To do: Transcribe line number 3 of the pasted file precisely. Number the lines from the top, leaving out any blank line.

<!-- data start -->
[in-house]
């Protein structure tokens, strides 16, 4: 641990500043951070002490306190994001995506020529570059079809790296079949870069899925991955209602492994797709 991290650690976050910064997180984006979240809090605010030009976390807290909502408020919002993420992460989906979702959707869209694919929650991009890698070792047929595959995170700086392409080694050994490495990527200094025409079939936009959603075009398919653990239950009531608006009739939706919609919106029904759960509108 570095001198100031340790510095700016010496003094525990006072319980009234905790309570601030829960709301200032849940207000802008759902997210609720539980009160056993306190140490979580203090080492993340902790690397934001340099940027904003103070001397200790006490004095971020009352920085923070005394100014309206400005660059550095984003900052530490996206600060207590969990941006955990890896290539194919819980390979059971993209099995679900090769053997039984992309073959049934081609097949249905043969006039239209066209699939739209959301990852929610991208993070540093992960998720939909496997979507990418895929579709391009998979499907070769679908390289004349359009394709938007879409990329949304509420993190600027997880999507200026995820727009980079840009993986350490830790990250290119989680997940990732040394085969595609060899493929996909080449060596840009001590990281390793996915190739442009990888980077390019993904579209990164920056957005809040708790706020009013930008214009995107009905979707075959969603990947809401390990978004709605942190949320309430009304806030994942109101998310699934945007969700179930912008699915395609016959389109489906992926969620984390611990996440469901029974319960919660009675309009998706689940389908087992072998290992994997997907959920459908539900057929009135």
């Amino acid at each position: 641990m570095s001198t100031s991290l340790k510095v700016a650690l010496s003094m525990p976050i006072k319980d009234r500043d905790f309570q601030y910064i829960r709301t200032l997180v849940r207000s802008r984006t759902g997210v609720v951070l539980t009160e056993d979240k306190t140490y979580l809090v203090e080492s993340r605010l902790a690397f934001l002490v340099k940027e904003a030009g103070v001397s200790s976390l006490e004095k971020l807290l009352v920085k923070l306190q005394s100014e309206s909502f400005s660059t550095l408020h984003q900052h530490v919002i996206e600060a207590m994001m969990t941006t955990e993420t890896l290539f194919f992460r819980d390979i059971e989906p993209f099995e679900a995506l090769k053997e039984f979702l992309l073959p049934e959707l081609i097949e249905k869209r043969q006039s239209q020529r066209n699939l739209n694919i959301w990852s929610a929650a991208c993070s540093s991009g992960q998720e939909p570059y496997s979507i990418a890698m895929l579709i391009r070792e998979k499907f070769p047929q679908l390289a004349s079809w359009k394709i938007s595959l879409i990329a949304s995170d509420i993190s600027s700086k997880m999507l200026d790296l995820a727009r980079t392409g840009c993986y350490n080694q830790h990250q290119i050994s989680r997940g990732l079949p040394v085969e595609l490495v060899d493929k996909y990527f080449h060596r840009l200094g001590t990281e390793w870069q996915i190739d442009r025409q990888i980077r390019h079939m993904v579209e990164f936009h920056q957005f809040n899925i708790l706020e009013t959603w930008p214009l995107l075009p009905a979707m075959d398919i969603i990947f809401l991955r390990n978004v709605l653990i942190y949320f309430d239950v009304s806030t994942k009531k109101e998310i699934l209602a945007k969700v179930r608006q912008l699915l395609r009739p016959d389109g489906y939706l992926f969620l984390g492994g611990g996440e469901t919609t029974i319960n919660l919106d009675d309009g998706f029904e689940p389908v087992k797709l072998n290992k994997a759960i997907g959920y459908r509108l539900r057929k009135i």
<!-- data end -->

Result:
């Amino acid at each position: 641990m570095s001198t100031s991290l340790k510095v700016a650690l010496s003094m525990p976050i006072k319980d009234r500043d905790f309570q601030y910064i829960r709301t200032l997180v849940r207000s802008r984006t759902g997210v609720v951070l539980t009160e056993d979240k306190t140490y979580l809090v203090e080492s993340r605010l902790a690397f934001l002490v340099k940027e904003a030009g103070v001397s200790s976390l006490e004095k971020l807290l009352v920085k923070l306190q005394s100014e309206s909502f400005s660059t550095l408020h984003q900052h530490v919002i996206e600060a207590m994001m969990t941006t955990e993420t890896l290539f194919f992460r819980d390979i059971e989906p993209f099995e679900a995506l090769k053997e039984f979702l992309l073959p049934e959707l081609i097949e249905k869209r043969q006039s239209q020529r066209n699939l739209n694919i959301w990852s929610a929650a991208c993070s540093s991009g992960q998720e939909p570059y496997s979507i990418a890698m895929l579709i391009r070792e998979k499907f070769p047929q679908l390289a004349s079809w359009k394709i938007s595959l879409i990329a949304s995170d509420i993190s600027s700086k997880m999507l200026d790296l995820a727009r980079t392409g840009c993986y350490n080694q830790h990250q290119i050994s989680r997940g990732l079949p040394v085969e595609l490495v060899d493929k996909y990527f080449h060596r840009l200094g001590t990281e390793w870069q996915i190739d442009r025409q990888i980077r390019h079939m993904v579209e990164f936009h920056q957005f809040n899925i708790l706020e009013t959603w930008p214009l995107l075009p009905a979707m075959d398919i969603i990947f809401l991955r390990n978004v709605l653990i942190y949320f309430d239950v009304s806030t994942k009531k109101e998310i699934l209602a945007k969700v179930r608006q912008l699915l395609r009739p016959d389109g489906y939706l992926f969620l984390g492994g611990g996440e469901t919609t029974i319960n919660l919106d009675d309009g998706f029904e689940p389908v087992k797709l072998n290992k994997a759960i997907g959920y459908r509108l539900r057929k009135i």